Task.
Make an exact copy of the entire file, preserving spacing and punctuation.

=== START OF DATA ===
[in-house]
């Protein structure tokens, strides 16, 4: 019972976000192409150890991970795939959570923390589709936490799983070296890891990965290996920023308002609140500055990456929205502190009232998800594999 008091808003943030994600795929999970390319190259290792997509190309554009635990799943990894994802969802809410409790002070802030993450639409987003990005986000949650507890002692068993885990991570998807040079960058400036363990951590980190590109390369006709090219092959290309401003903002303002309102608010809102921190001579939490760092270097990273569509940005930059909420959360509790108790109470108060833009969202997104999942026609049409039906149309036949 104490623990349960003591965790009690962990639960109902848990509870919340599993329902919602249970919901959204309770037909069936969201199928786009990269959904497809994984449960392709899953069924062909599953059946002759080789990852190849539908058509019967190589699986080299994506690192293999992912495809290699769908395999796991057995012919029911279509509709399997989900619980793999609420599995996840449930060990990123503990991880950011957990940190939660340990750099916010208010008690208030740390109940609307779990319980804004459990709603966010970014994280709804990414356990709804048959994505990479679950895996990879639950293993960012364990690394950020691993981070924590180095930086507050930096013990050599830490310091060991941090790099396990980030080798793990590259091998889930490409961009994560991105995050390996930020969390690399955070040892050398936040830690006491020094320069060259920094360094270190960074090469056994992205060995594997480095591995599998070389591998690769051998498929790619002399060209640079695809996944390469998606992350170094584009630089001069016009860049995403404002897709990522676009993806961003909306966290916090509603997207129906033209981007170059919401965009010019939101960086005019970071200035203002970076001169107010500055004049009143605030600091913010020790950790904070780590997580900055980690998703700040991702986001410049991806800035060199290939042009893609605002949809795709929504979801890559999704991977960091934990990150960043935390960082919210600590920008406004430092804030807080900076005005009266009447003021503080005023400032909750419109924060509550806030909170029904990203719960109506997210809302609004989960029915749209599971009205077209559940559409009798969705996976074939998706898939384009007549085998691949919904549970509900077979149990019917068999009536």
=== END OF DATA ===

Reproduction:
[in-house]
């Protein structure tokens, strides 16, 4: 019972976000192409150890991970795939959570923390589709936490799983070296890891990965290996920023308002609140500055990456929205502190009232998800594999 008091808003943030994600795929999970390319190259290792997509190309554009635990799943990894994802969802809410409790002070802030993450639409987003990005986000949650507890002692068993885990991570998807040079960058400036363990951590980190590109390369006709090219092959290309401003903002303002309102608010809102921190001579939490760092270097990273569509940005930059909420959360509790108790109470108060833009969202997104999942026609049409039906149309036949 104490623990349960003591965790009690962990639960109902848990509870919340599993329902919602249970919901959204309770037909069936969201199928786009990269959904497809994984449960392709899953069924062909599953059946002759080789990852190849539908058509019967190589699986080299994506690192293999992912495809290699769908395999796991057995012919029911279509509709399997989900619980793999609420599995996840449930060990990123503990991880950011957990940190939660340990750099916010208010008690208030740390109940609307779990319980804004459990709603966010970014994280709804990414356990709804048959994505990479679950895996990879639950293993960012364990690394950020691993981070924590180095930086507050930096013990050599830490310091060991941090790099396990980030080798793990590259091998889930490409961009994560991105995050390996930020969390690399955070040892050398936040830690006491020094320069060259920094360094270190960074090469056994992205060995594997480095591995599998070389591998690769051998498929790619002399060209640079695809996944390469998606992350170094584009630089001069016009860049995403404002897709990522676009993806961003909306966290916090509603997207129906033209981007170059919401965009010019939101960086005019970071200035203002970076001169107010500055004049009143605030600091913010020790950790904070780590997580900055980690998703700040991702986001410049991806800035060199290939042009893609605002949809795709929504979801890559999704991977960091934990990150960043935390960082919210600590920008406004430092804030807080900076005005009266009447003021503080005023400032909750419109924060509550806030909170029904990203719960109506997210809302609004989960029915749209599971009205077209559940559409009798969705996976074939998706898939384009007549085998691949919904549970509900077979149990019917068999009536």